In The Terminals, Royce Buckingham tells the riveting story of a covert team of young, terminally ill teens who spend their last year alive running dangerous missions as super-spies for an organization that may not be all it seems.
When 19 year-old Cam Cody is diagnosed with a terminal illness, he expects to spend the rest of his shortened life in an adjustable bed. Then one night, a mysterious man offers Cam one chance to join a covert unit of young "terminals." They are like him, only they spend the last year of their lives executing exciting and dangerous missions to make the world a better place.
With nothing to lose, Cam is in.
A helicopter flies Cam to a secret tropical location, where he's tossed out with a parachute and an instruction manual. After a rough landing, he meets his nine teammates. The other terminals don't seem sick; Zara is beautiful, Donnie is an amazing athlete, and Calliope sings like a bird. He soon learns that they're enhanced with an experimental super steroid TS-8, which suppresses their illnesses' symptoms and heightens their physical and mental abilities. It's also fatal if taken for more than a year.
Cam joins this extreme spy team, and they begin pulling dangerous operations in multiple countries. As his teammates fall around him, he starts to receive cryptic messages from a haggard survivor of last year's class hiding in the forest. She reveals that the program isn't what it seems, leading Cam to question whether any of them are really sick at all.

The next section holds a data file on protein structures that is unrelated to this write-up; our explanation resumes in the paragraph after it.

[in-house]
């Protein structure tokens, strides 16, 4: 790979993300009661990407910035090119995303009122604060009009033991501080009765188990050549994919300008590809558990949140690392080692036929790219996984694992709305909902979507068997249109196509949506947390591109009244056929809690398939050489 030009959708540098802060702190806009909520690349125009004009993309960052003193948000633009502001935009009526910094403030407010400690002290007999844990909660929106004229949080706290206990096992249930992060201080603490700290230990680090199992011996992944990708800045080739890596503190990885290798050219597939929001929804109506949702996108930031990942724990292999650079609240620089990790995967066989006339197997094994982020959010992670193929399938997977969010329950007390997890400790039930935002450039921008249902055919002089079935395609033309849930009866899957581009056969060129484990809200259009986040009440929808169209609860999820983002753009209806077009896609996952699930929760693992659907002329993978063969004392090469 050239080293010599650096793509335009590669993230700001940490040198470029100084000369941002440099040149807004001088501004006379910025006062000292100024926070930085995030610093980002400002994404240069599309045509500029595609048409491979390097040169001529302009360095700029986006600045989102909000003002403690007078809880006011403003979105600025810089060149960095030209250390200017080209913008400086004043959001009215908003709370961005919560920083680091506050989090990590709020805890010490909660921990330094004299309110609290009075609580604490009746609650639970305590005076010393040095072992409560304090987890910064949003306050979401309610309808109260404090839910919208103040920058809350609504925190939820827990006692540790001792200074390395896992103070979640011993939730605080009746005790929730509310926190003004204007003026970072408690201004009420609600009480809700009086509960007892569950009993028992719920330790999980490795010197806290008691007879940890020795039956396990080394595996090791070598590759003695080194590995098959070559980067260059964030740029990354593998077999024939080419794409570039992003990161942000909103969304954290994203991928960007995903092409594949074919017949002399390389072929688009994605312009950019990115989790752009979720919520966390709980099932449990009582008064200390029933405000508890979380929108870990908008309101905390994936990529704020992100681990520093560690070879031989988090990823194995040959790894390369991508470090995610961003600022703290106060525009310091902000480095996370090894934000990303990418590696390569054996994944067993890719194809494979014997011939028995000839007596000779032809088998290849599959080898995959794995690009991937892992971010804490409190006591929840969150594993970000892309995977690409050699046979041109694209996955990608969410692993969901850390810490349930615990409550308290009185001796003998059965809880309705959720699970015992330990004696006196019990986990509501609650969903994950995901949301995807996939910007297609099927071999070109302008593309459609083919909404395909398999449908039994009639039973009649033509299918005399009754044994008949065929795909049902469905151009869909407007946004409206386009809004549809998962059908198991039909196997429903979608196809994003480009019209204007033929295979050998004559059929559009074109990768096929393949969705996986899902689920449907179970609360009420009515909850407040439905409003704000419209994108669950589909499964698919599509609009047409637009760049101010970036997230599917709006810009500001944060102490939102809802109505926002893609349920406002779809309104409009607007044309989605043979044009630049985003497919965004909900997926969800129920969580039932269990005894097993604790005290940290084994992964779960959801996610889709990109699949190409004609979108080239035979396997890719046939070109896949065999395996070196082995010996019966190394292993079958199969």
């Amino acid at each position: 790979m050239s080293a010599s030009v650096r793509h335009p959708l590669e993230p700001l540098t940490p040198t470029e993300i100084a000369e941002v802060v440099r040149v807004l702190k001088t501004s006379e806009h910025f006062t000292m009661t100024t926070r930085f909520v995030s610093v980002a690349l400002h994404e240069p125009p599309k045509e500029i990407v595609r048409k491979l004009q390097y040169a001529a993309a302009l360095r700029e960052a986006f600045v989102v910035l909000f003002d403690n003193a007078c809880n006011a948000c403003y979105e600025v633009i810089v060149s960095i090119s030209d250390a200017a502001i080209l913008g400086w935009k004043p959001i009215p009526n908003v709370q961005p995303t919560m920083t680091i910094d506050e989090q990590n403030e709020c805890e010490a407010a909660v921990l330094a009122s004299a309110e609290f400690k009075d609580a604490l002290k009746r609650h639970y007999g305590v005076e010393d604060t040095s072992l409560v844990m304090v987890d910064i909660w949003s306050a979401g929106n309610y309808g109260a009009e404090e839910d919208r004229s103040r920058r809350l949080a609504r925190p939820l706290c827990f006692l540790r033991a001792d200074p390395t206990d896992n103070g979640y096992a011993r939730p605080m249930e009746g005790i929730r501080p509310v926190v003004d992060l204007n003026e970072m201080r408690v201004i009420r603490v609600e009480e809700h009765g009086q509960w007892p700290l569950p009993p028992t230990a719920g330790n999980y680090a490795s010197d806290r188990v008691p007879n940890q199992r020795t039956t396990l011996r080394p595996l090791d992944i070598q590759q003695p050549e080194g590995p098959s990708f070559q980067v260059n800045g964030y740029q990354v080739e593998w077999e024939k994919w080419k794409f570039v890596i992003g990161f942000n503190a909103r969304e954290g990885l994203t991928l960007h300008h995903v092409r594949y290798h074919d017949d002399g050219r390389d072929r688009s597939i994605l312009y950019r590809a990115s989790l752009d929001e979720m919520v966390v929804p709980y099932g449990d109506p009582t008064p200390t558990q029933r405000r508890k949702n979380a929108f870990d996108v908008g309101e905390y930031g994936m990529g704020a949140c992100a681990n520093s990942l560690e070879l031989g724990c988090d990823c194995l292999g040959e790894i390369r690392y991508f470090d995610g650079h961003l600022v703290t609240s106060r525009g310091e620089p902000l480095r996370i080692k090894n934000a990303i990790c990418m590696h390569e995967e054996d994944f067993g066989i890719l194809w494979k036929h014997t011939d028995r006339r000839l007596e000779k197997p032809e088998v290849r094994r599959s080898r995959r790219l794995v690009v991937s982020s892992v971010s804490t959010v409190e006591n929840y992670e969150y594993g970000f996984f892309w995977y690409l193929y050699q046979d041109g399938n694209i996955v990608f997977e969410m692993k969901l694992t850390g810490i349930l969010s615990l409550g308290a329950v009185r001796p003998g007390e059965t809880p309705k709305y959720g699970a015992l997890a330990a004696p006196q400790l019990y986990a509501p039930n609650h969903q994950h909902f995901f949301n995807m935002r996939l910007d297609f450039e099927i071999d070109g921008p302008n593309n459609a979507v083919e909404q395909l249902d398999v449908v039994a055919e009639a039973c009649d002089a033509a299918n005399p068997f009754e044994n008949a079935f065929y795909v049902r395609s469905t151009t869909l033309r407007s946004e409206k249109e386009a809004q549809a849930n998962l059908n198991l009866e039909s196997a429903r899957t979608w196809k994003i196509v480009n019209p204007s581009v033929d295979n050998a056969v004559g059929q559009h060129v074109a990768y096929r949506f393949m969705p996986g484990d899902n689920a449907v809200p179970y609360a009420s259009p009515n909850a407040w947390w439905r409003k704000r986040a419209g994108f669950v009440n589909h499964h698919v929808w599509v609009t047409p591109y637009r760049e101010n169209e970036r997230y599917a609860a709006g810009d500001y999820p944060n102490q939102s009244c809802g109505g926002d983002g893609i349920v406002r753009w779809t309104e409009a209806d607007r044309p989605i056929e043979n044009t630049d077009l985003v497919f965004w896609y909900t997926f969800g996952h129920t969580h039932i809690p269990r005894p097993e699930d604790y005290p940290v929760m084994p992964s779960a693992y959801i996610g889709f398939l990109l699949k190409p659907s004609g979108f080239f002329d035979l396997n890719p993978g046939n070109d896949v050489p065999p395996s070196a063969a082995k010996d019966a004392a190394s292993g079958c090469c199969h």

Buckingham makes his U.S. YA debut with this ambitious yet uneven thriller, in which a group of teens diagnosed with a terminal condition get the chance to be globe-trotting secret agents. Their newest recruit, 19-year-old Cam Cody, is an athlete with one year to live, due to a brain tumor. Hoping to make the last year of his life count, Cam eagerly joins the mysterious organization that promises to train and utilize him. Soon he and nine others are fighting pirates, saving lives, and taking down foreign dictators. As Cam's companions gradually die in the line of duty, he grows uneasy, and when a survivor of the previous "class" of spies shows up, he realizes that nothing is what it seems. Buckingham sets up the premise well and offers surprises at every turn, but this story is weakened by distasteful gender undertones, including Cam's tendency to see every girl he encounters in terms of physicality and hookup potential, and the way female characters are killed off. An intriguing but problematic story. Ages 12 up.
Customer ReviewsSee All
Best book I've ever read. The terminals is not only a riveting thriller that keepers readers at the edge of their seats with every page turn, it is also very funny and relatable to most young readers. It gives readers a chance to know that they're not alone in their problems whether it's with romance or not feeling that you are at a level everyone else Is. The terminals is the best book you will ever read. Take my word for it and buy it. You won't regret it.